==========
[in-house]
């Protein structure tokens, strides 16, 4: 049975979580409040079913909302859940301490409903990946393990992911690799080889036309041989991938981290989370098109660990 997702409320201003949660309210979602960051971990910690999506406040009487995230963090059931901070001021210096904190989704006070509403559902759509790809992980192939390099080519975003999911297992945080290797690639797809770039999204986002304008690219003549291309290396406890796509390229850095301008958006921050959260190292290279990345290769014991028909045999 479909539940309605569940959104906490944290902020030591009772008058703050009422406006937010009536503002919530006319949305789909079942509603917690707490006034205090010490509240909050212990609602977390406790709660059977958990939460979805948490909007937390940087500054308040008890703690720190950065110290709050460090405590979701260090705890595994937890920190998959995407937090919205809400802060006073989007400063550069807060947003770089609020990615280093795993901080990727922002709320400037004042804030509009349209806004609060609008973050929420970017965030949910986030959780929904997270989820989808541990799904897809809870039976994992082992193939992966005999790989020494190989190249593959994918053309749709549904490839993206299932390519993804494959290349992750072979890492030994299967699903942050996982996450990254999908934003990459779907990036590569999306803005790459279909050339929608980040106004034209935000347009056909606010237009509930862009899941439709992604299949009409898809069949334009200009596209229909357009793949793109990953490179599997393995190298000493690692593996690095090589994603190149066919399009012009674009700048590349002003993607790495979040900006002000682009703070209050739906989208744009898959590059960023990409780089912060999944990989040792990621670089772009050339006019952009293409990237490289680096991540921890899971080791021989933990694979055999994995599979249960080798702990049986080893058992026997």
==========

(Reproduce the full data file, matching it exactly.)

[in-house]
């Protein structure tokens, strides 16, 4: 049975979580409040079913909302859940301490409903990946393990992911690799080889036309041989991938981290989370098109660990 997702409320201003949660309210979602960051971990910690999506406040009487995230963090059931901070001021210096904190989704006070509403559902759509790809992980192939390099080519975003999911297992945080290797690639797809770039999204986002304008690219003549291309290396406890796509390229850095301008958006921050959260190292290279990345290769014991028909045999 479909539940309605569940959104906490944290902020030591009772008058703050009422406006937010009536503002919530006319949305789909079942509603917690707490006034205090010490509240909050212990609602977390406790709660059977958990939460979805948490909007937390940087500054308040008890703690720190950065110290709050460090405590979701260090705890595994937890920190998959995407937090919205809400802060006073989007400063550069807060947003770089609020990615280093795993901080990727922002709320400037004042804030509009349209806004609060609008973050929420970017965030949910986030959780929904997270989820989808541990799904897809809870039976994992082992193939992966005999790989020494190989190249593959994918053309749709549904490839993206299932390519993804494959290349992750072979890492030994299967699903942050996982996450990254999908934003990459779907990036590569999306803005790459279909050339929608980040106004034209935000347009056909606010237009509930862009899941439709992604299949009409898809069949334009200009596209229909357009793949793109990953490179599997393995190298000493690692593996690095090589994603190149066919399009012009674009700048590349002003993607790495979040900006002000682009703070209050739906989208744009898959590059960023990409780089912060999944990989040792990621670089772009050339006019952009293409990237490289680096991540921890899971080791021989933990694979055999994995599979249960080798702990049986080893058992026997």